No one can steal Your glory
For it is Yours alone
I stand to sing Your praises
I stand to testify
For I was dead in my sin.
But now I rise, I will rise
As Christ was raised to life
Now in Him, now in Him
I live."

Tuesday, June 4, 2013

Baked Chaat Masala Fries with Chili Mayo

This was supposed to have come out Memorial Day. Which, by the way, was 9 days ago, heralding in another prolonged summer and restoring my nasty DSD (disruptive seasonal disorder), annoying condition of mine that usually involves a slackjawed-gaze-on existence, comes with the scorching air, and is writ with mutlilevels of busy involving my schoolless kids. During this, sanity gets thrown out the window and unfortunately so do many pages of what I wish to begin here. Mind you, I dream grand blogger dreams, but squat and zilch result in the wake of the above mentioned events. To those of you who've been knocking at my door, I apologize, I know its been a while since we've conversed.

So, to find my way out, resurge the kitchen groove and not drift totally away on winds of lackadaisical and slack, I ask my two junior homesharers for inspiration. They were ready, "as long as we're not confined to dishwashing and scrubbing vegetables(!)", quoted Z. (help!)

With that, the Smaller decided on a theme; a tummy filling, blog occupying experiment for the summer, if their time and my patience permitted. Groundrules not set in stone, went something like this; they pick out recipe to their liking, assist me to clean/cut/cook/bake/clean again, which means I grant freedom (discretionary, of course) to use sharp objects and stove (help again!). If it's good, I should be obliged to share it over here with you. I agreed with a casual hmm-murmur, my eyes masking the many desperate and dangerous scenes I had flashing in sequence. But it made sense and had me proud, mama of theirs, after all, if (?) it went right, they make for the most faithful kitchen comrades, an answer to the hairpulling that ensues when trying to figure out worthy lunch menus that need to translate for a qualifying recipeshare. It could also be the solution for my son's innate desire to rollercoaster anyone/anything in a swivel chair.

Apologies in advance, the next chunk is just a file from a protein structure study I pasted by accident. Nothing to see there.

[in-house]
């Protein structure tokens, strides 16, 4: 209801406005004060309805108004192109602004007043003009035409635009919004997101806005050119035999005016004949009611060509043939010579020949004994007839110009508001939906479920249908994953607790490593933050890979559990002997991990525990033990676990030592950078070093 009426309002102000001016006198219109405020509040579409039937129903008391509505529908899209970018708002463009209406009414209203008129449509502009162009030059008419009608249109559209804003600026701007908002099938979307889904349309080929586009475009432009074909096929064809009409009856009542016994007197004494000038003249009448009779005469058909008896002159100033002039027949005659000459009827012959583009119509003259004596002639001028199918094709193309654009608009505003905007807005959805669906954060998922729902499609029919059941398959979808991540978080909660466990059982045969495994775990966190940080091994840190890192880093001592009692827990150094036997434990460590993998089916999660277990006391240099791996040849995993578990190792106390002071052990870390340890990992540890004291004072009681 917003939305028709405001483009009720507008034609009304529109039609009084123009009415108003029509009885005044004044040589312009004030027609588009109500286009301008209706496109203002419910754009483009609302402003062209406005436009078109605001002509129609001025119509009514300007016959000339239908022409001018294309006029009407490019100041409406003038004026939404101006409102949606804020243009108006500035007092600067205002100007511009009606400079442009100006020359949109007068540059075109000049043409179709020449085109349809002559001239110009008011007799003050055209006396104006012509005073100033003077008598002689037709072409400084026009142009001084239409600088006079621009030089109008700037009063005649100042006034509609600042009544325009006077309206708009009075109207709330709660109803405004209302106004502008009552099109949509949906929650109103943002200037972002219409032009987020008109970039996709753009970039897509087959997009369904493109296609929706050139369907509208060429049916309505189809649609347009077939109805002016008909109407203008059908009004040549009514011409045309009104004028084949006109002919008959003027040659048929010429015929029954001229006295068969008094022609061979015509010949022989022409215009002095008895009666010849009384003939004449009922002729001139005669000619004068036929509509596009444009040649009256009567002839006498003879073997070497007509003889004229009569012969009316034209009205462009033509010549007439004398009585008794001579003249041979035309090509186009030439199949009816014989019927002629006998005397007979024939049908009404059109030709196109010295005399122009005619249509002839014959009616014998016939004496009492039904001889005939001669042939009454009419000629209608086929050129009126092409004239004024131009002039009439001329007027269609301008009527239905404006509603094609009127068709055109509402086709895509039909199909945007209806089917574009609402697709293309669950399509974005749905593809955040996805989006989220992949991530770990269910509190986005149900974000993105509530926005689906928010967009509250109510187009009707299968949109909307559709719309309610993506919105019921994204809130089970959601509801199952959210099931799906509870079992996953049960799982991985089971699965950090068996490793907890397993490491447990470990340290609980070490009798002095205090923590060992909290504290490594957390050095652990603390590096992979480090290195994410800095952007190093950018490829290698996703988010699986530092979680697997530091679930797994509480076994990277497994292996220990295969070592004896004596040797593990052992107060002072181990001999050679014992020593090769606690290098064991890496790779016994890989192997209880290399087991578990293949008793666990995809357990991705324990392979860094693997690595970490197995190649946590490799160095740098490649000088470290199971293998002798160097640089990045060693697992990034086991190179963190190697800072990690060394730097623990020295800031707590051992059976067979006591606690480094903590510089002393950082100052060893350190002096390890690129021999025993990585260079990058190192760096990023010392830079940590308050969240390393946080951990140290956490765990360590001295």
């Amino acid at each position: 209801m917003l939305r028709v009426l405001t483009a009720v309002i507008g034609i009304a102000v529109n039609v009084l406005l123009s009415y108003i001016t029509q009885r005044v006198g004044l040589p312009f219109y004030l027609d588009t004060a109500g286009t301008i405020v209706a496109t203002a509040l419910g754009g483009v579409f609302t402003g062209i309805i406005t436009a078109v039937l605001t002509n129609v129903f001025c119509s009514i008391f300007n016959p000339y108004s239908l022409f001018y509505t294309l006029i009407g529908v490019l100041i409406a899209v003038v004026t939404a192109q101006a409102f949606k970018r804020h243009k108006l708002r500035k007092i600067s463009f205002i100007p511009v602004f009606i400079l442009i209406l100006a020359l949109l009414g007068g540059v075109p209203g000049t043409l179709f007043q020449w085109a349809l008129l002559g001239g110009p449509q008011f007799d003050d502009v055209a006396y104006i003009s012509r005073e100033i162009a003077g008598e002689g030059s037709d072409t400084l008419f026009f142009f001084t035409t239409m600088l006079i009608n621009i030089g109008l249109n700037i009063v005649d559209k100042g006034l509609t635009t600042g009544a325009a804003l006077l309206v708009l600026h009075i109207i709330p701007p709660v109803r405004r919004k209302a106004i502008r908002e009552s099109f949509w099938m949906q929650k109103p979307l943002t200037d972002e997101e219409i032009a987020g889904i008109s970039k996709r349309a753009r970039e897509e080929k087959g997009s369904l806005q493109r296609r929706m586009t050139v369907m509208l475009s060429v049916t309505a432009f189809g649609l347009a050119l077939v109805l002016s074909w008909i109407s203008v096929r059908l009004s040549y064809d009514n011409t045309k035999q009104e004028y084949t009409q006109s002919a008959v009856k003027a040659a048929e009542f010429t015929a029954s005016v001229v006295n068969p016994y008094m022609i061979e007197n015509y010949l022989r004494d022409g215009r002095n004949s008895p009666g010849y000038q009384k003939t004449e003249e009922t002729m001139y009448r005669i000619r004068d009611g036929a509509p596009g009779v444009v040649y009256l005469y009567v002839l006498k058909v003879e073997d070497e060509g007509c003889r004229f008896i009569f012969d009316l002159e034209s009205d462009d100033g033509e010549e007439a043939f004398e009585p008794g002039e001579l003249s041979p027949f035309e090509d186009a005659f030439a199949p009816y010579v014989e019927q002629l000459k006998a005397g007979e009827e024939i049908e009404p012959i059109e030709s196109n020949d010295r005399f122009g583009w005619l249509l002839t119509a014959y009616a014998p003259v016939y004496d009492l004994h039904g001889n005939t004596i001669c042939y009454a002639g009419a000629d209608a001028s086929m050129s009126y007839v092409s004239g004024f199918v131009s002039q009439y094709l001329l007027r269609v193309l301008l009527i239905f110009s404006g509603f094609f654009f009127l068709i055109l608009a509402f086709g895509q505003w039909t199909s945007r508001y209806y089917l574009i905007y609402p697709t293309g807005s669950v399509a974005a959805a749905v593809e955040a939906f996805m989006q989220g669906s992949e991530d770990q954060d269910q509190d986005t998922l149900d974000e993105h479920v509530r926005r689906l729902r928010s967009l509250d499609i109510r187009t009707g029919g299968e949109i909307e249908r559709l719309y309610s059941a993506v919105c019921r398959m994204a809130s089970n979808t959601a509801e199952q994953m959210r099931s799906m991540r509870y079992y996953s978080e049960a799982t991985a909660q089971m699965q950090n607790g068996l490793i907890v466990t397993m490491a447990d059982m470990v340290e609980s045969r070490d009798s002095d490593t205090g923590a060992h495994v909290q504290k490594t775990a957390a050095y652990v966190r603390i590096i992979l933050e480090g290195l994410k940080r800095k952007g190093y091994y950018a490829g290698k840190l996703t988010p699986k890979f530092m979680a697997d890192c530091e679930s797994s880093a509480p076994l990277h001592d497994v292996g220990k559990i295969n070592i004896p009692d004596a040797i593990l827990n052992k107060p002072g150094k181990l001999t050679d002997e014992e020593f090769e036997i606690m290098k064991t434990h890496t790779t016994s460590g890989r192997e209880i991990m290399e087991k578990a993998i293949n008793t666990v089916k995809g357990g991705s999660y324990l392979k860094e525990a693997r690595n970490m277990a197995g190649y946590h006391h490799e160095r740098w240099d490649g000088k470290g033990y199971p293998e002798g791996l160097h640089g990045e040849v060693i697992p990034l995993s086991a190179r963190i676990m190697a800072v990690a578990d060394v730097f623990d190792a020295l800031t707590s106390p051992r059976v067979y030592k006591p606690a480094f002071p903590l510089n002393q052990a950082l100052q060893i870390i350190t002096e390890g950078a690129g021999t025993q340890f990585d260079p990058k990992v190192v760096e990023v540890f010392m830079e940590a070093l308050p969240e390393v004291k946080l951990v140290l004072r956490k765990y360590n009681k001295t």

A and Z crouched over cookbooks and fiddled through magazines, foraged library shelves to find something they would love to eat and I would love to rattle on about. It was when A, my first child endowed with the keenest appreciation for spice, decidedly went on a pursuit for the perfect Indian french fry that brought her to the pages of Neelam Batra's Chili's To Chutneys. From her book came a treasure trove of goodies. So many ideas! But our eureka moment was, no doubt, on finding french fries, that too, touched with chaat, all too appealing for my 13 year old Indian gourmand and way too easy for me to resist.

Not to end there, I seized the opportunity to make most of my Help's newfound cooperativeness, with a suggestion to better-up the fries, by baking ours. Getting the yes's was a cinch, especially given the vision that operating knives and fire would be in their near future. Setup was a breeze and the station for peeling our couple pounds of potatoes seemed  swifter owing to the four hands added on to my two.

With a fair sprinkle of garlic, we supplemented our new favorite flavoring; do meet Chaat Masala. A superconglomerate of spice powders + zing that produces that true gastro- exotic experience. Just a sidenote, and yes, you heard it from me, considering the ease in which this plate and many others can be flavored using this grand mix of ground magic, you are definitely better off buying chaat than producing the stuff from scratch. It could be my own lack of knowledge in this spice roast/ grind skill, but authentic can be purchased in packets of 100 gms. Easy, simple and right at your arm's reach.  So, if you can't locate a single Indian grocer near you, look at what I found here.